1919 May 1

California Criminal Syndicalism Law Takes Effect


The California Criminal Syndicalism law took effect on this day. The law was one of many similar lawsmaking it a crime to advocate the violent overthrow of the government. The California law also criminalized the display of red or black flags as political symbols, that were passed across the country World War I (1917-1918) and the post-war Red Scare period (1919-1920).

The law was modeled after the 1902 New York Criminal Anarchy Act. Specifically, the New York law made it a felony to advocate “the doctrine that organized government should be overthrown by force or violence, or by assassination. . .or by any unlawful means.”

During the 1920s, California made heavier use of its law against political radicals than any other state. One of the most cases under the California law was the prosecution of Charlotte Anita Whitney, whose appeal before the Supreme Court resulted on May 16, 1927 in a concurring opinion by Justice Louis Brandeis that is one of the most eloquent statements on the meaning of freedom of speech in a democracy.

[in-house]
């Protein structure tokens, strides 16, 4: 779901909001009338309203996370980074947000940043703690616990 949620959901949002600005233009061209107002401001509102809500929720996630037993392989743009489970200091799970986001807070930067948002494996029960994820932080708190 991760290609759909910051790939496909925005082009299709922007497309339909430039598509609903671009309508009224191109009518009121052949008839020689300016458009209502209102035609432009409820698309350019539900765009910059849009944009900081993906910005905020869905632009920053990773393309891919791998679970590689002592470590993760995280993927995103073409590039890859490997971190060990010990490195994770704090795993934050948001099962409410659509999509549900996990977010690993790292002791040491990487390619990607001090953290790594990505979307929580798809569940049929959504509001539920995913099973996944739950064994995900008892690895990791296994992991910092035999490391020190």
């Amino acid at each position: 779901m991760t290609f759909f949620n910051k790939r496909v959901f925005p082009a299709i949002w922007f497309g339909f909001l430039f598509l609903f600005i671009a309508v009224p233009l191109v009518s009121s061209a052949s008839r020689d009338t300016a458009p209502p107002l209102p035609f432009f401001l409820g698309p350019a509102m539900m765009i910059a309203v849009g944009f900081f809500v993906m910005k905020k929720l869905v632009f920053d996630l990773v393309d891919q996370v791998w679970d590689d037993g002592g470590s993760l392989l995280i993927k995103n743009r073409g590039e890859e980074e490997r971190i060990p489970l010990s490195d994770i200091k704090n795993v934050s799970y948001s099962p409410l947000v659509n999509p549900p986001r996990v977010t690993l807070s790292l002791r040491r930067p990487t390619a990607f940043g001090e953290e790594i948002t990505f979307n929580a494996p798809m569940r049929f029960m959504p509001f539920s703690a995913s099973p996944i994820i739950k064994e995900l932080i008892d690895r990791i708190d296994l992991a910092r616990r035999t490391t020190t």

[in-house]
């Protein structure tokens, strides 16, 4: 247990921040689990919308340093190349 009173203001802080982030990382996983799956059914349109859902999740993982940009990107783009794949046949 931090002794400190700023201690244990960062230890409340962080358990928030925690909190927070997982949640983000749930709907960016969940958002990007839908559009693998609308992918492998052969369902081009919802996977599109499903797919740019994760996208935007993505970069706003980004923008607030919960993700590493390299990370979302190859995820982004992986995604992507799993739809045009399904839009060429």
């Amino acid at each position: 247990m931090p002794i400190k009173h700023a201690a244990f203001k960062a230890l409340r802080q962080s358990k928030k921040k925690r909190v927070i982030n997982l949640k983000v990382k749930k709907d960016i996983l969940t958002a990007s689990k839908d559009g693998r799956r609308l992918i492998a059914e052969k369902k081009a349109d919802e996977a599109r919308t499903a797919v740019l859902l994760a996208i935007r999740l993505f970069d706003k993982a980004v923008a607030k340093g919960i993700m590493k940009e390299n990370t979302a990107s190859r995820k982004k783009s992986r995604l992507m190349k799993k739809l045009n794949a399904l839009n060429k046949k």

Read Zechariah Chafee’s Classic Works on the early history of freedom of speech in the 20th Century: : Freedom of Speech (1920); Free Speech in the United States (1941)

Learn more: Geoffrey Stone, Perilous Times: Free Speech in Wartime from the Sedition Act of 1798 to the War on Terrorism (2004)

Read the important new book on free speech: Timothy Garton Ash, Free Speech: Ten Principles for a Connected World (2016)

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